https://mtntactical.com/research/steep-grades-hiking-trekking-poles-20-easier-10-efficient/
I think it is great that MTI, which appears to be a one man coaching organisation that doesn't employ a single scientist, has done some very preliminary work on this. It would have more credibility if it were conducted by appropriately qualified researchers, peer reviewed and with sample sizes where statistical significance would be not be the methodological issue it clearly was with sample sizes of four and three (in the later article). These are nice on-line articles, but hardly the stuff of real scientific research. I read both articles, and must admit that I was dismayed that you thought that this was properly conducted scientific analysis.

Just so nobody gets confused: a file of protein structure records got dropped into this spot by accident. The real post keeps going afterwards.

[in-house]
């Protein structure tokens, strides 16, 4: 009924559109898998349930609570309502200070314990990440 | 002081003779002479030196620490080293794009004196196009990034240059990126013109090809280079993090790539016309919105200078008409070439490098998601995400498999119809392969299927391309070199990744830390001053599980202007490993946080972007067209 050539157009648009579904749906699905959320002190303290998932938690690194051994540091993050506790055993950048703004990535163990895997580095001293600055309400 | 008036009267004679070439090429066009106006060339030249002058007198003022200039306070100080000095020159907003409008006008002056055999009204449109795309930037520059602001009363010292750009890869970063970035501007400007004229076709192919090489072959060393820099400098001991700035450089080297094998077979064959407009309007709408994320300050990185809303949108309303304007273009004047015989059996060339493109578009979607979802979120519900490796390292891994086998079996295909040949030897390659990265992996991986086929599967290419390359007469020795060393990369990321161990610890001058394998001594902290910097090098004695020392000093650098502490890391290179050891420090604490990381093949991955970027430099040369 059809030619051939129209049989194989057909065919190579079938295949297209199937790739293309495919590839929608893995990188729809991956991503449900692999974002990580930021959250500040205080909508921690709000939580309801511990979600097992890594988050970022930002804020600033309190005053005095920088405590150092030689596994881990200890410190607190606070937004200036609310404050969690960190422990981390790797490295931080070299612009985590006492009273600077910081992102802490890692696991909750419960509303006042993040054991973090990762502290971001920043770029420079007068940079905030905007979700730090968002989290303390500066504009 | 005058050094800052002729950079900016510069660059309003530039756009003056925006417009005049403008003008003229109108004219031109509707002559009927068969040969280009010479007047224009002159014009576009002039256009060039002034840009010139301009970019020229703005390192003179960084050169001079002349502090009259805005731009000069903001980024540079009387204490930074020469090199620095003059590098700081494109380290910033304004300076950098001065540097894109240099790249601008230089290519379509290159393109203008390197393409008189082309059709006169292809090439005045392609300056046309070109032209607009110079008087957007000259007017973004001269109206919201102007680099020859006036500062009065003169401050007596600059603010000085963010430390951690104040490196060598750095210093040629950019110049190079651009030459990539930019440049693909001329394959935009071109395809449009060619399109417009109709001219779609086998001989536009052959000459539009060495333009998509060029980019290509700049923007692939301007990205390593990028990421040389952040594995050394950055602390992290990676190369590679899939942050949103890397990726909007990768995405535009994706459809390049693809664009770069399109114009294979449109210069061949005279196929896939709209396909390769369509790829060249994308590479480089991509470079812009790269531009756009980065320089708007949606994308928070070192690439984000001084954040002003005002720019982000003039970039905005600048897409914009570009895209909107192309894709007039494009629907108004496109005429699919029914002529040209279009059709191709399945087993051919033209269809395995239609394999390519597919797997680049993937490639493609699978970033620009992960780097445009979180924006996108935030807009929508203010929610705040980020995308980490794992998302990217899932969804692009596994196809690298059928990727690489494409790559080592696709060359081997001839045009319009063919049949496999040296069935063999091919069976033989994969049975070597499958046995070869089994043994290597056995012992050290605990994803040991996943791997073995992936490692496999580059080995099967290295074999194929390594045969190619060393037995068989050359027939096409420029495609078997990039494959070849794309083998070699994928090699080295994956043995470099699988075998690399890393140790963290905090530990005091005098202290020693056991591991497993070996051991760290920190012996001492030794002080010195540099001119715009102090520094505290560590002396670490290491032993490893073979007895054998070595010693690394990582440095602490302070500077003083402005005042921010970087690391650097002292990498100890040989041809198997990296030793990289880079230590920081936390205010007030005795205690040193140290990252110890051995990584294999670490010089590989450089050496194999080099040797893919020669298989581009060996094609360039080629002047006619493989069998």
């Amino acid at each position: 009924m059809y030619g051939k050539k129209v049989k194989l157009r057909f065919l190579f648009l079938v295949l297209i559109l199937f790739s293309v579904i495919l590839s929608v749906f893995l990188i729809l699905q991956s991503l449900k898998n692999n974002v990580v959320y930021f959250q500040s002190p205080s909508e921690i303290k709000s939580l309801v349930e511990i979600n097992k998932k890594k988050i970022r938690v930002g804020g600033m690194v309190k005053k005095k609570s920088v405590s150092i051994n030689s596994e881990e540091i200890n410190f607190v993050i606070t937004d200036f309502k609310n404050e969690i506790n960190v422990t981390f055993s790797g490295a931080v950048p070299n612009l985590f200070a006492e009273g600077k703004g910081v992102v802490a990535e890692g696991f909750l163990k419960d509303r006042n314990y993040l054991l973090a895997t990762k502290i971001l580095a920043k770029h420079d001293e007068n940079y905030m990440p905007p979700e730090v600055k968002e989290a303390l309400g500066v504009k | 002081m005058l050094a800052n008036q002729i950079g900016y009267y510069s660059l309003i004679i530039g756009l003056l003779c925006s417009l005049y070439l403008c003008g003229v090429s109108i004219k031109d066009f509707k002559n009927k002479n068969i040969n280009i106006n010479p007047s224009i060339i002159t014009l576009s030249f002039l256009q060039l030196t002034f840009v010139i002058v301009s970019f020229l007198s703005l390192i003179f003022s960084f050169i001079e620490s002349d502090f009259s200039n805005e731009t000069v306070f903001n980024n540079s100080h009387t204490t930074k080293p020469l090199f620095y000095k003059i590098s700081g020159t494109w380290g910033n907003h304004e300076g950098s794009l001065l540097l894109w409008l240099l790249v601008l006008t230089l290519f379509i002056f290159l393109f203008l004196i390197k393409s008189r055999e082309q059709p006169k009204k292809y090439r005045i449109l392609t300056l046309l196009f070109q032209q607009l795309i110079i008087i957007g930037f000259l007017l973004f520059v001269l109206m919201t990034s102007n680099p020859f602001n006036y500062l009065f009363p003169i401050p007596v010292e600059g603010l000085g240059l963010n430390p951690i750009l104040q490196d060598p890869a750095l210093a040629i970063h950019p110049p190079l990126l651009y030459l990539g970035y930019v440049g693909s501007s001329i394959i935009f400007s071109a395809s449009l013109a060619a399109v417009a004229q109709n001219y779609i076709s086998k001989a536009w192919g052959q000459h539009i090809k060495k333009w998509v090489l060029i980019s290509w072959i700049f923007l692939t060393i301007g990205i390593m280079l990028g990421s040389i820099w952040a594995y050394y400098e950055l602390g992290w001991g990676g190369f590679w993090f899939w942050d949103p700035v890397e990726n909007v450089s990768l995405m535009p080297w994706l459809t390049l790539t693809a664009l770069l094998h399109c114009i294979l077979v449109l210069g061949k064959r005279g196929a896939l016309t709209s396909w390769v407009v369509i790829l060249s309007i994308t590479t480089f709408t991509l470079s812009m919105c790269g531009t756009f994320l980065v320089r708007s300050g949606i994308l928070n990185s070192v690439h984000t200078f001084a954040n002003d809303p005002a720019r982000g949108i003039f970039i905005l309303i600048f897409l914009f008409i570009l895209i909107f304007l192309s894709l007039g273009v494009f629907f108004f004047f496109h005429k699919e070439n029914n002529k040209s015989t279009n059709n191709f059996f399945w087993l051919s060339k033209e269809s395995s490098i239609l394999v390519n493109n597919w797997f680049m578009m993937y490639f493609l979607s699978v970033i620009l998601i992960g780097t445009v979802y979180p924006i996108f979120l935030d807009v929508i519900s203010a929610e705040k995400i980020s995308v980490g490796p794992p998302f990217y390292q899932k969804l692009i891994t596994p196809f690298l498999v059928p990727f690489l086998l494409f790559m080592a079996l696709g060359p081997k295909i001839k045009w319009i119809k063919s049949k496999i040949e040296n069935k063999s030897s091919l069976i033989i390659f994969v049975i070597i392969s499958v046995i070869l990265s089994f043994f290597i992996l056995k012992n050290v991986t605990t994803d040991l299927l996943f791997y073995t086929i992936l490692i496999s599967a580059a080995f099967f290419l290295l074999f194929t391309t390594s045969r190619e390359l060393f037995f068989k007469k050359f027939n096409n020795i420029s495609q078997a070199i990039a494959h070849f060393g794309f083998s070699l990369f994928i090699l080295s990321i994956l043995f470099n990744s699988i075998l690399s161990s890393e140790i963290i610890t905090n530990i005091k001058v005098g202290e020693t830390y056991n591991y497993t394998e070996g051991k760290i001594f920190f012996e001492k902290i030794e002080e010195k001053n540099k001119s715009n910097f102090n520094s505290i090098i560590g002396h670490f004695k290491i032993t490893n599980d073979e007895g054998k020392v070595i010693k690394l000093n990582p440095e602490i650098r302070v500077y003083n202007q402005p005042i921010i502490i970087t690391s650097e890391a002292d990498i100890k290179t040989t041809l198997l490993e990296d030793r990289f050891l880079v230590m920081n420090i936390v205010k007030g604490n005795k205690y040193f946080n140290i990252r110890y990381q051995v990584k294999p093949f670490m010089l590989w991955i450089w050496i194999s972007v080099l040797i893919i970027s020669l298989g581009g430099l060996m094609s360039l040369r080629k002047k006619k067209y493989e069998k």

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trecile

Camino Addict
Camino(s) past & future
SJPDP-Finisterre X 2 - 2016 & 2017, El Norte - Irun to Vilalba 2018
There are no straps either.
They do have a strap of sorts, made of shock cord. I just loop it loosely on my wrists, then if I stop to take a picture or something the poles kind of hang from my wrists so that I don't drop them
 

Jeff Crawley

Veteran Member
Camino(s) past & future
Contemplating yet another "final" Camino
but 2019?
They do have a strap of sorts, made of shock cord. I just loop it loosely on my wrists, then if I stop to take a picture or something the poles kind of hang from my wrists so that I don't drop them
Mine just have bits of orange string 😞
 

Jeff Crawley

Veteran Member
Camino(s) past & future
Contemplating yet another "final" Camino
but 2019?